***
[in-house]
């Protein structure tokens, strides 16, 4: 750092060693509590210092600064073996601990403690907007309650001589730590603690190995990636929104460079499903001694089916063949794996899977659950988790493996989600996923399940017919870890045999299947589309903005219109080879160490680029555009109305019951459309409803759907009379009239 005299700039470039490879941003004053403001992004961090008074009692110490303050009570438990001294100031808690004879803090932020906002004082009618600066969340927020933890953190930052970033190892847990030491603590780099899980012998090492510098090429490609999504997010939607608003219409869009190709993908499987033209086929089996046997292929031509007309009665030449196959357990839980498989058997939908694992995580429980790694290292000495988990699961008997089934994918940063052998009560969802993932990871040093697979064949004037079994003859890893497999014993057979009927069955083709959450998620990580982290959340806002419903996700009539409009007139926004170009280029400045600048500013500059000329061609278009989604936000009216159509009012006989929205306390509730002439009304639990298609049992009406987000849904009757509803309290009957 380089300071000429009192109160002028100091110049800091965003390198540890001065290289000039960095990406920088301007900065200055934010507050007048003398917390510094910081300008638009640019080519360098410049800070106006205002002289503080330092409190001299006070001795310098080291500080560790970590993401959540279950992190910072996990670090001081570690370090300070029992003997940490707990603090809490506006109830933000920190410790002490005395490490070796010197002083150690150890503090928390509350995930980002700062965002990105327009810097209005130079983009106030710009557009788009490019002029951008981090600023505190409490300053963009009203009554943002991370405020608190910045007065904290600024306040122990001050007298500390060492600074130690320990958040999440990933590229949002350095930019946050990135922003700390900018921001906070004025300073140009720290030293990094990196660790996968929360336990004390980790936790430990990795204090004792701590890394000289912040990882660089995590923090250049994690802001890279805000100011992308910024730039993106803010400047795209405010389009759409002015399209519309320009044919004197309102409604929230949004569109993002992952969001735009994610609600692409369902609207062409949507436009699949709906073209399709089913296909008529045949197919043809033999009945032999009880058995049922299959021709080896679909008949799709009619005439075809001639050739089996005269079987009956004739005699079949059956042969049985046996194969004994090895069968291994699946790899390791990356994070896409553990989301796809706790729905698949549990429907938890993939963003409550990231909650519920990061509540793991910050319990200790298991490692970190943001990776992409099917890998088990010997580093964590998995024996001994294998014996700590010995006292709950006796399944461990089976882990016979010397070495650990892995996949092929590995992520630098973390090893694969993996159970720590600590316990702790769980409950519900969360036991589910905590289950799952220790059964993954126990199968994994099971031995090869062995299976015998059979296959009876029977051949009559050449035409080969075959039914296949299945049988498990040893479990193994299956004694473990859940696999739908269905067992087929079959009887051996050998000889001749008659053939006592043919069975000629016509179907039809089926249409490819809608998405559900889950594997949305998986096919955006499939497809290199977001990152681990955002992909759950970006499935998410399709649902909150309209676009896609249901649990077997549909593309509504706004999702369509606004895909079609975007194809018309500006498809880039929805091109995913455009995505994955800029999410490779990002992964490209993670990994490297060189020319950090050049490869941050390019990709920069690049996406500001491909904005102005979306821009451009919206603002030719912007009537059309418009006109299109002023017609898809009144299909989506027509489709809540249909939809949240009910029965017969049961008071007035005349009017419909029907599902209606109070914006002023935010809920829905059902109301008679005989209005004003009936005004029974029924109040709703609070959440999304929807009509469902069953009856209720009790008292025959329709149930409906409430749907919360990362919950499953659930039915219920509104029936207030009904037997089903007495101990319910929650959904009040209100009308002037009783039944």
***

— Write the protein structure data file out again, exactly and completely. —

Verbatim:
[in-house]
């Protein structure tokens, strides 16, 4: 750092060693509590210092600064073996601990403690907007309650001589730590603690190995990636929104460079499903001694089916063949794996899977659950988790493996989600996923399940017919870890045999299947589309903005219109080879160490680029555009109305019951459309409803759907009379009239 005299700039470039490879941003004053403001992004961090008074009692110490303050009570438990001294100031808690004879803090932020906002004082009618600066969340927020933890953190930052970033190892847990030491603590780099899980012998090492510098090429490609999504997010939607608003219409869009190709993908499987033209086929089996046997292929031509007309009665030449196959357990839980498989058997939908694992995580429980790694290292000495988990699961008997089934994918940063052998009560969802993932990871040093697979064949004037079994003859890893497999014993057979009927069955083709959450998620990580982290959340806002419903996700009539409009007139926004170009280029400045600048500013500059000329061609278009989604936000009216159509009012006989929205306390509730002439009304639990298609049992009406987000849904009757509803309290009957 380089300071000429009192109160002028100091110049800091965003390198540890001065290289000039960095990406920088301007900065200055934010507050007048003398917390510094910081300008638009640019080519360098410049800070106006205002002289503080330092409190001299006070001795310098080291500080560790970590993401959540279950992190910072996990670090001081570690370090300070029992003997940490707990603090809490506006109830933000920190410790002490005395490490070796010197002083150690150890503090928390509350995930980002700062965002990105327009810097209005130079983009106030710009557009788009490019002029951008981090600023505190409490300053963009009203009554943002991370405020608190910045007065904290600024306040122990001050007298500390060492600074130690320990958040999440990933590229949002350095930019946050990135922003700390900018921001906070004025300073140009720290030293990094990196660790996968929360336990004390980790936790430990990795204090004792701590890394000289912040990882660089995590923090250049994690802001890279805000100011992308910024730039993106803010400047795209405010389009759409002015399209519309320009044919004197309102409604929230949004569109993002992952969001735009994610609600692409369902609207062409949507436009699949709906073209399709089913296909008529045949197919043809033999009945032999009880058995049922299959021709080896679909008949799709009619005439075809001639050739089996005269079987009956004739005699079949059956042969049985046996194969004994090895069968291994699946790899390791990356994070896409553990989301796809706790729905698949549990429907938890993939963003409550990231909650519920990061509540793991910050319990200790298991490692970190943001990776992409099917890998088990010997580093964590998995024996001994294998014996700590010995006292709950006796399944461990089976882990016979010397070495650990892995996949092929590995992520630098973390090893694969993996159970720590600590316990702790769980409950519900969360036991589910905590289950799952220790059964993954126990199968994994099971031995090869062995299976015998059979296959009876029977051949009559050449035409080969075959039914296949299945049988498990040893479990193994299956004694473990859940696999739908269905067992087929079959009887051996050998000889001749008659053939006592043919069975000629016509179907039809089926249409490819809608998405559900889950594997949305998986096919955006499939497809290199977001990152681990955002992909759950970006499935998410399709649902909150309209676009896609249901649990077997549909593309509504706004999702369509606004895909079609975007194809018309500006498809880039929805091109995913455009995505994955800029999410490779990002992964490209993670990994490297060189020319950090050049490869941050390019990709920069690049996406500001491909904005102005979306821009451009919206603002030719912007009537059309418009006109299109002023017609898809009144299909989506027509489709809540249909939809949240009910029965017969049961008071007035005349009017419909029907599902209606109070914006002023935010809920829905059902109301008679005989209005004003009936005004029974029924109040709703609070959440999304929807009509469902069953009856209720009790008292025959329709149930409906409430749907919360990362919950499953659930039915219920509104029936207030009904037997089903007495101990319910929650959904009040209100009308002037009783039944």